Wood, Water and Slaves: How Venice Came into the World

How did Venice come into being? For the Venetians themselves it’s a familiar story: try and ask the locals, and you will be regaled with anecdotes, the difficulties, and the heroism in the tales of the deeds of the Roman and Byzantine nobles who are said to have sought refuge in the lagoon. They had fled from the barbarian hordes who had occupied cities rich in monuments, fine squares and civil institutions in the neighboring plain. They escaped to an inhospitable lagoon environment with marshes, flooding and mosquitoes. The waters, however, would also keep the barbarians out, the men in the armies of Attila, Alboin and Charlemagne. The first act of these fugitive people on the newfound islands would be to celebrate their saints and give thanks for their narrow escape.  But this is only legend, and in all likelihood the explanation of the flight from the conquering barbarians as being at the origins of Venice is an historiographical invention.

So how then was Venice first formed? 

VoicesOfVenice tells a different and arguably more topical story of slow environmental changes and capital investments in fairly large port structures. The origins of the settlements in the lagoon are linked to a gradual series of movements of people due to climatic and economic phenomena. 

In late Antiquity and the early Middle Ages, the changes in the fluvial and lagoon landscape with a gradual shifting of the coastline out to sea created new conditions for widespread port structures. The low mudflats and tides offered the ideal environment for commercial growth based on being well connected to the principal long-distance transport highways of the time, that is the sea routes. The mudflats over the centuries would gradually became the sites of warehouses, ports and places for craft production. For all this to happen required the presence and (and therefore control and movement) of large masses of both generic and skilled workers. Those masses formed the vital nucleus that gave rise to one of the more enduring, prosperous urban and cultural phenomena in the post-Classical age: Venice.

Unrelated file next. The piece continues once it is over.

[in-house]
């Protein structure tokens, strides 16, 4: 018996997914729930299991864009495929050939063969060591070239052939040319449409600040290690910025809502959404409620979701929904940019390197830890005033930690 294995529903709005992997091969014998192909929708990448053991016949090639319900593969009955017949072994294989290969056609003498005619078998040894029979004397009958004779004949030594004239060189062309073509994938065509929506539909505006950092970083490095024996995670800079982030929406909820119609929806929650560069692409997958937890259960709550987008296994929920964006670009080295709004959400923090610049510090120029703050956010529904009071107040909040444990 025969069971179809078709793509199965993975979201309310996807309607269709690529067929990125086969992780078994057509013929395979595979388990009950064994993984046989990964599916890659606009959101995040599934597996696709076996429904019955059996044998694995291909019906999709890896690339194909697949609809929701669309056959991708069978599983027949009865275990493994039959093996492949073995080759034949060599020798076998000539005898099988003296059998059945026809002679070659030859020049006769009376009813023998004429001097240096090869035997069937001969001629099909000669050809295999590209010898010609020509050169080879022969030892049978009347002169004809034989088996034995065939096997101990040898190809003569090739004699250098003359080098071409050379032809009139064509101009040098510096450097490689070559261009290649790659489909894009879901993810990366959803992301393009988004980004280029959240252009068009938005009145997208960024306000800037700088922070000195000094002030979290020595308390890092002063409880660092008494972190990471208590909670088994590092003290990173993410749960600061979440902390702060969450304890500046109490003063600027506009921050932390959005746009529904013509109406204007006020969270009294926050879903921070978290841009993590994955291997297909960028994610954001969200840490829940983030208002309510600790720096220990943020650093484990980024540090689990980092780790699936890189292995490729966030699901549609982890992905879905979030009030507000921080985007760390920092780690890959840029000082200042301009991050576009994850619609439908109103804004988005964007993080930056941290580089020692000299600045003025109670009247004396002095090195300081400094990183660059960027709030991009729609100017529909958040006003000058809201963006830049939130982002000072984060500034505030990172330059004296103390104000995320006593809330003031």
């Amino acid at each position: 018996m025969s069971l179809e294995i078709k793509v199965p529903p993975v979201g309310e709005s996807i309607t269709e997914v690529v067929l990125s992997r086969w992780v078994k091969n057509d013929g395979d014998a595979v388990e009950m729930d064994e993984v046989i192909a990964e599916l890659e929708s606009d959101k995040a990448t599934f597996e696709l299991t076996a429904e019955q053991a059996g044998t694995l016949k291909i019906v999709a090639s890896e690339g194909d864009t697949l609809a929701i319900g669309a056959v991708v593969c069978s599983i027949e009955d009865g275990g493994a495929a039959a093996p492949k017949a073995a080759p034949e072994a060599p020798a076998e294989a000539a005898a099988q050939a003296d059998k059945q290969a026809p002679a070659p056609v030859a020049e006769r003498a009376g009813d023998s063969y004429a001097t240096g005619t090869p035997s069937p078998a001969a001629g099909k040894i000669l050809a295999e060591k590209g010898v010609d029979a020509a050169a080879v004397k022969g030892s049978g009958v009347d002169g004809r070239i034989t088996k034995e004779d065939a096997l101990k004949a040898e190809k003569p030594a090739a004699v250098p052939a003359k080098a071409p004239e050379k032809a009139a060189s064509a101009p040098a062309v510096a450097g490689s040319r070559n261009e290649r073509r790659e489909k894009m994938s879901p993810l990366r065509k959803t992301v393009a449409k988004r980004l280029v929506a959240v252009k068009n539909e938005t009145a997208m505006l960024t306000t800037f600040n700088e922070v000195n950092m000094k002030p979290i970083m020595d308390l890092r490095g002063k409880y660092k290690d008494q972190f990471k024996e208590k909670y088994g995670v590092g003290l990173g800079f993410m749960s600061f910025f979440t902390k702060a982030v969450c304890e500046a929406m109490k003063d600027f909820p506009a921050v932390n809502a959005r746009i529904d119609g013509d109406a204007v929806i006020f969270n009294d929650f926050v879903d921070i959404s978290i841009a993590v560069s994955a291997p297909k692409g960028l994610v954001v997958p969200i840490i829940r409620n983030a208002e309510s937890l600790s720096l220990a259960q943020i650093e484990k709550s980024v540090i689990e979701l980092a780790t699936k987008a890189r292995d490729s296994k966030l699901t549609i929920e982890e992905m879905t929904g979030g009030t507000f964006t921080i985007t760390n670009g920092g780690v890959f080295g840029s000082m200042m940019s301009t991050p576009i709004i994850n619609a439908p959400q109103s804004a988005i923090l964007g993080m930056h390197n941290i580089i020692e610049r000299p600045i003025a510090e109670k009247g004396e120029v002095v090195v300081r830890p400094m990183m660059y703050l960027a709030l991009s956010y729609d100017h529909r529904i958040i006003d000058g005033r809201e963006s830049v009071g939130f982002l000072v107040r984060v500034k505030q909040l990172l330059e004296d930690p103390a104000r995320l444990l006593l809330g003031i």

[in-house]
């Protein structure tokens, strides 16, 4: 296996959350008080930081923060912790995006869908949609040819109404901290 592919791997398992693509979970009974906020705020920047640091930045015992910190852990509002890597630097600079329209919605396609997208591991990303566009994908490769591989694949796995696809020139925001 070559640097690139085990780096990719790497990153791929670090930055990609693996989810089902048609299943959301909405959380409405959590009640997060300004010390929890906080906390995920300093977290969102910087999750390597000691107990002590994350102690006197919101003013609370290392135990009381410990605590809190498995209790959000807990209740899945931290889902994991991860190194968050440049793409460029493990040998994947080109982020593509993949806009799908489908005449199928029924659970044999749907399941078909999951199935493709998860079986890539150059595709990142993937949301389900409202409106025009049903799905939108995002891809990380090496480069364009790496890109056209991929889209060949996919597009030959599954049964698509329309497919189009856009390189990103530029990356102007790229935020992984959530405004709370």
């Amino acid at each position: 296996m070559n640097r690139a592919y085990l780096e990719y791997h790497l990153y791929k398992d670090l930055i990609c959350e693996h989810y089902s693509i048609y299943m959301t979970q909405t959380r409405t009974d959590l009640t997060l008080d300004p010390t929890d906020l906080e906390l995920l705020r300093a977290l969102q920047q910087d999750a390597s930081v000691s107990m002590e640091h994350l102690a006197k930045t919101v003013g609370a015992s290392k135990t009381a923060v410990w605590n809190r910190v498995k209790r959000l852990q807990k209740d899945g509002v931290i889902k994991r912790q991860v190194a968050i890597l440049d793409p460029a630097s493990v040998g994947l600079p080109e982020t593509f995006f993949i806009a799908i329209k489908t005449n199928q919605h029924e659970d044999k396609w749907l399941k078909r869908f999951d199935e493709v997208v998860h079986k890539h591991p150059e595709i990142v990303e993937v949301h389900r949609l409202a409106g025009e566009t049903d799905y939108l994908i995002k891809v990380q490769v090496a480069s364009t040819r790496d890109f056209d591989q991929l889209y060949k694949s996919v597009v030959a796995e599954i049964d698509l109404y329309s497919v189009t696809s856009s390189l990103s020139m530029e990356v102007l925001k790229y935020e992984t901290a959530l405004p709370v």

Less romantic than the legend, this narrative is confirmed by many archaeological finds. To understand it fully, we must reflect on the late Roman fiscal system, the changes in the international Mediterranean markets and the logistics of maritime transport. Our narrative no longer explains the origin of the city using the term "escape into the lagoon" but an idea of a "slow shift". The ancient Venetians moved to the lagoon gradually. Their lives, however, then rapidly intermeshed with the unique nature of the lagoon environment as they developed wholly peculiar technical skills and practical knowledge.